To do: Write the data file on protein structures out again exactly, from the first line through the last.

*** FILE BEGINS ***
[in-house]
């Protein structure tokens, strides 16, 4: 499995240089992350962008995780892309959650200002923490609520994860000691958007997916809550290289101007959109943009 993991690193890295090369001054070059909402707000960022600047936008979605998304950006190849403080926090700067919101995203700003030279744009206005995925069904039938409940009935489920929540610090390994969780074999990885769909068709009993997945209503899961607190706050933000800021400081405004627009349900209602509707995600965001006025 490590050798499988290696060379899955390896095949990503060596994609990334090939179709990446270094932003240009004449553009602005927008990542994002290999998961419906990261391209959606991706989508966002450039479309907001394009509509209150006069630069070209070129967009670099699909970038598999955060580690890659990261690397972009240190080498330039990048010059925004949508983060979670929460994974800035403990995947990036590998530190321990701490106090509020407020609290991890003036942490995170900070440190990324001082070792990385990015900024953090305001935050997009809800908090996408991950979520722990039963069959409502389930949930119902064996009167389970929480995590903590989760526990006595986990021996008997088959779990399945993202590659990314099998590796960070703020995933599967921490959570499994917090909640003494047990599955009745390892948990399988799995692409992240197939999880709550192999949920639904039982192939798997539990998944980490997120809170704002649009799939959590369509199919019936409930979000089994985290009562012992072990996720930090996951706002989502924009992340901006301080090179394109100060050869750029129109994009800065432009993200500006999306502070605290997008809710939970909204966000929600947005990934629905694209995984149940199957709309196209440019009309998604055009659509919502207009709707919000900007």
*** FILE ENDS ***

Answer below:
[in-house]
């Protein structure tokens, strides 16, 4: 499995240089992350962008995780892309959650200002923490609520994860000691958007997916809550290289101007959109943009 993991690193890295090369001054070059909402707000960022600047936008979605998304950006190849403080926090700067919101995203700003030279744009206005995925069904039938409940009935489920929540610090390994969780074999990885769909068709009993997945209503899961607190706050933000800021400081405004627009349900209602509707995600965001006025 490590050798499988290696060379899955390896095949990503060596994609990334090939179709990446270094932003240009004449553009602005927008990542994002290999998961419906990261391209959606991706989508966002450039479309907001394009509509209150006069630069070209070129967009670099699909970038598999955060580690890659990261690397972009240190080498330039990048010059925004949508983060979670929460994974800035403990995947990036590998530190321990701490106090509020407020609290991890003036942490995170900070440190990324001082070792990385990015900024953090305001935050997009809800908090996408991950979520722990039963069959409502389930949930119902064996009167389970929480995590903590989760526990006595986990021996008997088959779990399945993202590659990314099998590796960070703020995933599967921490959570499994917090909640003494047990599955009745390892948990399988799995692409992240197939999880709550192999949920639904039982192939798997539990998944980490997120809170704002649009799939959590369509199919019936409930979000089994985290009562012992072990996720930090996951706002989502924009992340901006301080090179394109100060050869750029129109994009800065432009993200500006999306502070605290997008809710939970909204966000929600947005990934629905694209995984149940199957709309196209440019009309998604055009659509919502207009709707919000900007």